Review: US Catholic ‘Discordance’ long precedes Pope Francis

A handful of Catholic American intellectuals—notably but not exclusively Michael Novak, George Weigel, and Richard John Neuhaus—selectively and often purposefully distorted magisterial teaching in the decades preceding the 2013 papal conclave. Massimo Borghesi, professor of moral philosophy at the University of Perugia, in his new book Catholic Discordance: Neoconservatism vs. the Field Hospital Church of Pope Francisrefers to the brand of Catholicism produced by these men as the “American model.” Borghesi demonstrates that these neoconservative intellectuals see the world, and most emphatically the church, in “political-religious Manichaean” terms, unable to recognize nuance. Francis, in a pastoral and theological continuation of the three previous papacies, uses a dialectic lens of polarity that sees fruitful production in opposites: “Life is opposition, and opposition is fruitful.” When Francis’s dialectic social philosophy is married with Catholic social teaching in the vein of the Second Vatican Council— including the very social teachings of Pope John Paul II and Benedict XVI distorted by these Novak and company—the strife in the American Church becomes entirely understandable.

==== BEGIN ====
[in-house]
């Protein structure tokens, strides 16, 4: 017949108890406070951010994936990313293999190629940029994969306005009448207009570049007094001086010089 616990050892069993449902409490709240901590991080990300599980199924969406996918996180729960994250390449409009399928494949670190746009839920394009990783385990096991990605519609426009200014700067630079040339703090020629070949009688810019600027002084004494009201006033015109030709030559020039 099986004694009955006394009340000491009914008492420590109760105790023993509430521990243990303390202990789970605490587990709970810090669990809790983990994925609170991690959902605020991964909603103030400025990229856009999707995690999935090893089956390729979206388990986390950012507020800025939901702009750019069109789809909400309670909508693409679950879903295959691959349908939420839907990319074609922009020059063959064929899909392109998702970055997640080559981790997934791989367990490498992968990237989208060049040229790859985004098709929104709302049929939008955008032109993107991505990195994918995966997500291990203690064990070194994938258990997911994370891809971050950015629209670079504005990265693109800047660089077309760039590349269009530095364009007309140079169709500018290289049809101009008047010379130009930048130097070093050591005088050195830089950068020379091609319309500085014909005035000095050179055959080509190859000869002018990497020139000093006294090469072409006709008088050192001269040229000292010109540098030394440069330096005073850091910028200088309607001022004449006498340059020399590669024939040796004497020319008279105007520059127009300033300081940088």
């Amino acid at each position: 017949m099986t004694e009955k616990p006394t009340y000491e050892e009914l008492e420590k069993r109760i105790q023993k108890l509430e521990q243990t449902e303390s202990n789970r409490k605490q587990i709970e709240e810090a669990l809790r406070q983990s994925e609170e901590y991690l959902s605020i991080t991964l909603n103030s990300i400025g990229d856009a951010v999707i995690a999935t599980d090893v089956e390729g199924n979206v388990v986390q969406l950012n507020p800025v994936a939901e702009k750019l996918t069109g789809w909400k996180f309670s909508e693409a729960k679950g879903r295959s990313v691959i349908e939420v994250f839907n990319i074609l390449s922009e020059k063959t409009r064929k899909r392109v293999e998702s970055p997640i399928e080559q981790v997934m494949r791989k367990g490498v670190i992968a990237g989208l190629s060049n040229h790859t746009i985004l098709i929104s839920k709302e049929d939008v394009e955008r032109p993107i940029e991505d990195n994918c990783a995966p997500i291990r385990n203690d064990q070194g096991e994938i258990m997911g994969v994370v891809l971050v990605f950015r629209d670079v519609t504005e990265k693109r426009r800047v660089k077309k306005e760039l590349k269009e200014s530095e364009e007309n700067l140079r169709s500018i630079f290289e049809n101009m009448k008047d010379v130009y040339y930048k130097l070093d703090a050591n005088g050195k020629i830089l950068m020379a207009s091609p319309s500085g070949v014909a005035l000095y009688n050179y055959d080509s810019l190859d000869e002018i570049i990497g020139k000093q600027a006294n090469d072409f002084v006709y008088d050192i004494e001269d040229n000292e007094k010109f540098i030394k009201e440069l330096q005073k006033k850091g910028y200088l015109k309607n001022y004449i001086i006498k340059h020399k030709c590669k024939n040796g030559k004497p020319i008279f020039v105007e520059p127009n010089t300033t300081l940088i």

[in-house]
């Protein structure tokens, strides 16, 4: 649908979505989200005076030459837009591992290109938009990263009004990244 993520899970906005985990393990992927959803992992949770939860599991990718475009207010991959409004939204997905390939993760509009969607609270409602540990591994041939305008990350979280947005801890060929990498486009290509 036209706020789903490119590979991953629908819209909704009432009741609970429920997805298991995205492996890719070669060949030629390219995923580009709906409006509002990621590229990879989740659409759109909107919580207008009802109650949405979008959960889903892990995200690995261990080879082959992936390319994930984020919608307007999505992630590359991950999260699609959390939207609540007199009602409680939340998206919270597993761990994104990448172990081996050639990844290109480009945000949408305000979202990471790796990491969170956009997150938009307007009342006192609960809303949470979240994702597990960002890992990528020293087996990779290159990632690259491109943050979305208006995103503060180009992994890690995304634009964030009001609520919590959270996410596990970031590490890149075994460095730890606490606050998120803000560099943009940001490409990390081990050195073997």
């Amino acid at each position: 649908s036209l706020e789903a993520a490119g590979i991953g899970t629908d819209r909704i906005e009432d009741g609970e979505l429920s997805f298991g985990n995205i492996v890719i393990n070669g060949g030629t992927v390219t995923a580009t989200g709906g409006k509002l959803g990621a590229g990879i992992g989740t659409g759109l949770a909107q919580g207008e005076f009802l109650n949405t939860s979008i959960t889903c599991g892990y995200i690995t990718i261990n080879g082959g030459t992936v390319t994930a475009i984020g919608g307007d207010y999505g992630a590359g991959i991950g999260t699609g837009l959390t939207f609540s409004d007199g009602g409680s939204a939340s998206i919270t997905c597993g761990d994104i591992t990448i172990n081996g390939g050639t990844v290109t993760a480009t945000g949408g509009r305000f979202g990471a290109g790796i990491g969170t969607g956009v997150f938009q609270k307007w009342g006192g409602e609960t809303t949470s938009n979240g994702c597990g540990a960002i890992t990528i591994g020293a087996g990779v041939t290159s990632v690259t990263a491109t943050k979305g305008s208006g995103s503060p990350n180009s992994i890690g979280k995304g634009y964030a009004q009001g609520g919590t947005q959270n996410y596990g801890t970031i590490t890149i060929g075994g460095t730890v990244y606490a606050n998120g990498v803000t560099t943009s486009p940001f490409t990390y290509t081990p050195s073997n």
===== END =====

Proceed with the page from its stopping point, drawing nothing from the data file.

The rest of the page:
Catholic Discordance is an essential read to comprehending the Catholic Church in America and a neoconservative trend within it that rejects certain magisterial teachings.

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